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Braking Systems for High Performance Electric Vehicles - A Design Study

Journal Article
2020-01-1612
ISSN: 2641-9637, e-ISSN: 2641-9645
Published October 05, 2020 by SAE International in United States
Braking Systems for High Performance Electric Vehicles - A Design Study
Sector:
Citation: Antanaitis, D. and Robere, M., "Braking Systems for High Performance Electric Vehicles - A Design Study," SAE Int. J. Adv. & Curr. Prac. in Mobility 3(2):922-932, 2021, https://doi.org/10.4271/2020-01-1612.
Language: English

Abstract:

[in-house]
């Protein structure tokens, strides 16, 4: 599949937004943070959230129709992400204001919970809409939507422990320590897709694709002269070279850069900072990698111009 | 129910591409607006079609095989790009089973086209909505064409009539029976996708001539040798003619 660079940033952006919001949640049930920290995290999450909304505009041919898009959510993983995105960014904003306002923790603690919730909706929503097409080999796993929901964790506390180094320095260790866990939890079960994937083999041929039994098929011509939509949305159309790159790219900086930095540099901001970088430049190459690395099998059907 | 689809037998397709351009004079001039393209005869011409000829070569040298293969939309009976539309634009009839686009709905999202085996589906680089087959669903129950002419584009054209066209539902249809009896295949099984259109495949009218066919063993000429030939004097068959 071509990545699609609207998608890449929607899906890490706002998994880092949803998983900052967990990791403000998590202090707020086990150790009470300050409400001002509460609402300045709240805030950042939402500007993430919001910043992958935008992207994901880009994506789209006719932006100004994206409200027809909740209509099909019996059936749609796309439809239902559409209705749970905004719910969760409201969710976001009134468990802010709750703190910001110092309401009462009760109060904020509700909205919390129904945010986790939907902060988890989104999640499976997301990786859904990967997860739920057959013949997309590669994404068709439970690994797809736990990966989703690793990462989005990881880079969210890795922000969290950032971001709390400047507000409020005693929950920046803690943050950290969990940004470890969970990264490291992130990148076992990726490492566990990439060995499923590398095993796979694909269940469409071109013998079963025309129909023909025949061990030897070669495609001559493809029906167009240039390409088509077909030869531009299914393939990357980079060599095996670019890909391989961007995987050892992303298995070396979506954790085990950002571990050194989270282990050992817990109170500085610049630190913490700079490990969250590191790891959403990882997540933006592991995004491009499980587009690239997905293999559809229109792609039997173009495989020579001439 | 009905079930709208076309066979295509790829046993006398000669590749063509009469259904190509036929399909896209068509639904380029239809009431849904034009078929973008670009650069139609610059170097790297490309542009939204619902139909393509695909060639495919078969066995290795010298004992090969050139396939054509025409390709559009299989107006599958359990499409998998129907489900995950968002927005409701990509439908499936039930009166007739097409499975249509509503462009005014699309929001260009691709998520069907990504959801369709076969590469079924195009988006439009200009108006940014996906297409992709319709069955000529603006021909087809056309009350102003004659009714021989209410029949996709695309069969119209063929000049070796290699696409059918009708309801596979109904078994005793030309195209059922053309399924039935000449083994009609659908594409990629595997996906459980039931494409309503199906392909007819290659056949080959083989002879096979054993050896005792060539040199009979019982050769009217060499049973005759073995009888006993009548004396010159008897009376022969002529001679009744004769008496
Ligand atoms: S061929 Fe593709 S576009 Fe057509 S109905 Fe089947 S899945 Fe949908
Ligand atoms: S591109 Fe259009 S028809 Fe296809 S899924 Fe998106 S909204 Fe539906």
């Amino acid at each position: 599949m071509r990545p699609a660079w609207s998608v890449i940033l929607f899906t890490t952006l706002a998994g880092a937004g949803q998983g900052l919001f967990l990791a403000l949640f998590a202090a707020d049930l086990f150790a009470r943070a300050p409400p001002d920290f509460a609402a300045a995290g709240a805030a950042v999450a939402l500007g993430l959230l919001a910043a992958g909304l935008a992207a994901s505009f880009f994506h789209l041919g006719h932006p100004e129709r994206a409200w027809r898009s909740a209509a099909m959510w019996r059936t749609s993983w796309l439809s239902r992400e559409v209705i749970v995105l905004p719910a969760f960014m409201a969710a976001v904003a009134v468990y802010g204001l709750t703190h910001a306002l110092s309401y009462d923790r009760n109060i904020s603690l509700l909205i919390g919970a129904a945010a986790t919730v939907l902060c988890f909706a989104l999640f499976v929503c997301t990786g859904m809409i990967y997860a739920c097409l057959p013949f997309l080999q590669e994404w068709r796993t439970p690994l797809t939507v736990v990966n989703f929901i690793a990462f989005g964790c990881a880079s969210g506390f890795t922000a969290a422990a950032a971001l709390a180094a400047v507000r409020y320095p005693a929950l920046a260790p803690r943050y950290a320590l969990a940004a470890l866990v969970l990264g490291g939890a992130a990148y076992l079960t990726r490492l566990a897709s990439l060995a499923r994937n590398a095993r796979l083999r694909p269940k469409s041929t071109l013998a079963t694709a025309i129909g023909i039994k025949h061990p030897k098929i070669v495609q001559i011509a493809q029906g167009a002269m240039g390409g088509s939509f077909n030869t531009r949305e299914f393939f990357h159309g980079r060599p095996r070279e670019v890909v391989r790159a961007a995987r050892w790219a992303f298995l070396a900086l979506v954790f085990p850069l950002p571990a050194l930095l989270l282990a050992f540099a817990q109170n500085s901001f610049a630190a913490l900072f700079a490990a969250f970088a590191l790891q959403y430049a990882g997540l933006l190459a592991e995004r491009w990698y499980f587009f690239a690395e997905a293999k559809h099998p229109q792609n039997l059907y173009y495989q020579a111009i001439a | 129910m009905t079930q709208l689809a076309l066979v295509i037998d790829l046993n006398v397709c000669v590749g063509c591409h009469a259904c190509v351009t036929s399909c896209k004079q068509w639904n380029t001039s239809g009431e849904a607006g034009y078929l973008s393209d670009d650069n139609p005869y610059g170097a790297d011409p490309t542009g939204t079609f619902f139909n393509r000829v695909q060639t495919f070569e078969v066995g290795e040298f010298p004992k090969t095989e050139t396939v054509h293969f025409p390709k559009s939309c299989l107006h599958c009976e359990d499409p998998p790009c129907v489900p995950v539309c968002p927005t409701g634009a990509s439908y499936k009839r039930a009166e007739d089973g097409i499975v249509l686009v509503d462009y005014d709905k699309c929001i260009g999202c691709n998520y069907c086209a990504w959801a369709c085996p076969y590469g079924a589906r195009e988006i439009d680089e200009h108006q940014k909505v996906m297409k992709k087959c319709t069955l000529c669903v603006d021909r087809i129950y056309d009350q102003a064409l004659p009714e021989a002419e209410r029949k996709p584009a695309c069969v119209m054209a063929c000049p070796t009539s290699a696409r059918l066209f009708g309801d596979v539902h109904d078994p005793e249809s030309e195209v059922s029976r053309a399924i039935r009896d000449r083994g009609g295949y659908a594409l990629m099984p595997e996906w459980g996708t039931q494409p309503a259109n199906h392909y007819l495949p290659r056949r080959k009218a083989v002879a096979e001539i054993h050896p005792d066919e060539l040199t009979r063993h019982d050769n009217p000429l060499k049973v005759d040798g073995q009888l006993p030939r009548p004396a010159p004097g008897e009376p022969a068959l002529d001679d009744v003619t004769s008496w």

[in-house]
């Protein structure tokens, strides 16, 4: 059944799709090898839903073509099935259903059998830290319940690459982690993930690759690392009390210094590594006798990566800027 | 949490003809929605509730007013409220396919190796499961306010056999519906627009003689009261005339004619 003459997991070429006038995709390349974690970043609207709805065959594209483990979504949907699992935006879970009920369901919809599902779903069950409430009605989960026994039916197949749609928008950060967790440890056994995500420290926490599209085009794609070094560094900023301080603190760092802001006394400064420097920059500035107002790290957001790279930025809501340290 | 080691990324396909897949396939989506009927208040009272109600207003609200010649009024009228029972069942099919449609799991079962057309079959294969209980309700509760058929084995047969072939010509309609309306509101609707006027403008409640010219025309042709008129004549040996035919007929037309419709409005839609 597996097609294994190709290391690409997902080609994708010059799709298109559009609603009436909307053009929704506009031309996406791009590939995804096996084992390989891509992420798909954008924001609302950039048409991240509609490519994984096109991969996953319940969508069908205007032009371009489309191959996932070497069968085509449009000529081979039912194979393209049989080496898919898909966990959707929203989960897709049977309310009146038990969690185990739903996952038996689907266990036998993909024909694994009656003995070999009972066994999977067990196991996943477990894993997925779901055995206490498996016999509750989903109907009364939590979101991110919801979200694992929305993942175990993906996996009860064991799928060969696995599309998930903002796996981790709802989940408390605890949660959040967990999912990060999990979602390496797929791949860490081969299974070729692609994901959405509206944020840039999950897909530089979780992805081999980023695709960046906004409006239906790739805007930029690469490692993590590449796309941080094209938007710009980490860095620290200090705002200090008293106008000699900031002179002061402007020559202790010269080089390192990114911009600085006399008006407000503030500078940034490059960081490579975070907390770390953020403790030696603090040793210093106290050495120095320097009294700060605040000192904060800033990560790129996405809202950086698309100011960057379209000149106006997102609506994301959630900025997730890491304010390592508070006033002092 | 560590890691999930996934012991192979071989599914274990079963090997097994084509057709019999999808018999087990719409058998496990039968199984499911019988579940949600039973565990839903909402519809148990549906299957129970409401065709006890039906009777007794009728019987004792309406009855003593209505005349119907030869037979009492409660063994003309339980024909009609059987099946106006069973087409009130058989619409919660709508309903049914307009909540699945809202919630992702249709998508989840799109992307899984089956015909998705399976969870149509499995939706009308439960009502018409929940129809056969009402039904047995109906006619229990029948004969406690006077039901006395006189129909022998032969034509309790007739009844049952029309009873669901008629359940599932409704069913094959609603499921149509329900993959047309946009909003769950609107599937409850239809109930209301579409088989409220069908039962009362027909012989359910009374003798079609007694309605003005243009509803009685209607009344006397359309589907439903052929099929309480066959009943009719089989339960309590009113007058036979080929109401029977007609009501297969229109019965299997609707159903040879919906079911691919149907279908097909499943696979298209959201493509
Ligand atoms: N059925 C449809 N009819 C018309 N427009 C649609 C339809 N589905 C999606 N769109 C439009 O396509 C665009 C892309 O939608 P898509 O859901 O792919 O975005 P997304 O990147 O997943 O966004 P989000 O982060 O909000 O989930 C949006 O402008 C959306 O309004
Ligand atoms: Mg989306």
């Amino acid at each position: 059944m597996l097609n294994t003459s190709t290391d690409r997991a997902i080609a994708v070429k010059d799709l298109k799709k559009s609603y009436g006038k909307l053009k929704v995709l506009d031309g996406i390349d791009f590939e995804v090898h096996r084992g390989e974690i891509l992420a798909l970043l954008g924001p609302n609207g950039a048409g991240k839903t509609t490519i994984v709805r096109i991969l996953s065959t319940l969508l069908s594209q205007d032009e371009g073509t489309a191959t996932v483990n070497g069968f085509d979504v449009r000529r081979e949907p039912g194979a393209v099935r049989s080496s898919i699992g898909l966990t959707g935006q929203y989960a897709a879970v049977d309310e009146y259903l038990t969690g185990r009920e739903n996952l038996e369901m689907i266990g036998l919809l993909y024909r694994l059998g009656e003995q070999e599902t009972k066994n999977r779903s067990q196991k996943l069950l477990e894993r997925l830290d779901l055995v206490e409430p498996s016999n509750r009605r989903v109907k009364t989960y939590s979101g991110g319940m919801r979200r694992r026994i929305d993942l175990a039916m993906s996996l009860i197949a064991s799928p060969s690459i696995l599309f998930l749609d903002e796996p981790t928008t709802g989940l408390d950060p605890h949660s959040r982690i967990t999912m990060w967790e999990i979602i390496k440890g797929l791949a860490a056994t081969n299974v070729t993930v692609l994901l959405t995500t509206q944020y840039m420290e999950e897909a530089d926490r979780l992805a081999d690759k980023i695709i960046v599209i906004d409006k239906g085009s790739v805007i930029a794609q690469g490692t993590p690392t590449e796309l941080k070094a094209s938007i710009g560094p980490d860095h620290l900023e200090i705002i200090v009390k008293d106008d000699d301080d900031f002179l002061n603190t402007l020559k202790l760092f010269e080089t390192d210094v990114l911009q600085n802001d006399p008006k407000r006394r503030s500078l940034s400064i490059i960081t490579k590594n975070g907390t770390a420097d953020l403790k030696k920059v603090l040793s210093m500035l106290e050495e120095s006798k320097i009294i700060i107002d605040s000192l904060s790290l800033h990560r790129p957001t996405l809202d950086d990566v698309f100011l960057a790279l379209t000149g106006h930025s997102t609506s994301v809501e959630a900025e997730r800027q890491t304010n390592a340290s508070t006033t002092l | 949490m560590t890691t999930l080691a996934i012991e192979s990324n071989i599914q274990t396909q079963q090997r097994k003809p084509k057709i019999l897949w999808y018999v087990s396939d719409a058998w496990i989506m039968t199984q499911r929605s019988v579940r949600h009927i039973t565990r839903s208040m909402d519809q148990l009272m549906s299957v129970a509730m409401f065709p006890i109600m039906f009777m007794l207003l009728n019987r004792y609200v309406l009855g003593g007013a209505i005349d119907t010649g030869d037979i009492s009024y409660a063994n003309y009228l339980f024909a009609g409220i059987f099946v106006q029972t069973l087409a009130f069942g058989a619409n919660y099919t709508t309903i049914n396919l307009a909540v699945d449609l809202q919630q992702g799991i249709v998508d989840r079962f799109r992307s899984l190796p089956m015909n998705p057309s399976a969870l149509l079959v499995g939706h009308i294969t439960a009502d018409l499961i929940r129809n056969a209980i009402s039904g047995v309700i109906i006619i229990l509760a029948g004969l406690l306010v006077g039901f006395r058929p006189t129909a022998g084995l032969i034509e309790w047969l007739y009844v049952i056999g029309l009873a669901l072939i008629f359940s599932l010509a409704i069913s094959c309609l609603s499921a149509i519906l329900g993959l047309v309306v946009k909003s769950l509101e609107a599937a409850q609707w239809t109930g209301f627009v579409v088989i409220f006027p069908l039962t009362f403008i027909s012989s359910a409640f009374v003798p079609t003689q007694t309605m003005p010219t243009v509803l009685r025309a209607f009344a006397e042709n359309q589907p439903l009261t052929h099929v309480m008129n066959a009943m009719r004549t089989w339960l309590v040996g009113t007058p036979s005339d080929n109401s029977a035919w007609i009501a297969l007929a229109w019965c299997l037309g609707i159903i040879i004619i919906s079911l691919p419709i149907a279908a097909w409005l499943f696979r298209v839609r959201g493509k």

Any young person who has taken delight in playing with toy slot cars knows that the world of racing and the world of electric cars has been intertwined for a long time. And anyone who has driven a modern performance electric vehicle knows that the instant acceleration, exhilarating speeds, and joy of driving of slot cars is reflected in these full sized “toys”, with the many more practical benefits that come from being full-sized and steerable. There is strong foreshadowing of a vibrant future for performance cars in some of the EV’s on the market now and in the near future, some offering “ludicrous” acceleration, and others storied nameplates with performance to match. The ease at which powerful electric drives can capably hurtle a massive vehicle around the track at high speeds, combined with the potential for the same electric drives to exert powerful regenerative braking, creates a very interesting situation for brake engineers. What wins out in the end - raw power or regenerative braking? What can change in the course of a track session that would affect how braking energy is shared between the friction brake system and electric drives? How does this affect the brake system design and specification for a performance EV? This paper will walk through a design study to explore these questions, and in the course of doing so, will also explore some methodologies for engineering the brake systems for high performance EV’s that will include Driver In the Loop (DIL) simulations, brake system performance simulations, and inertia dynamometer testing, as well as “simple but sufficient” means of accounting for the drive and regenerative braking system behavior.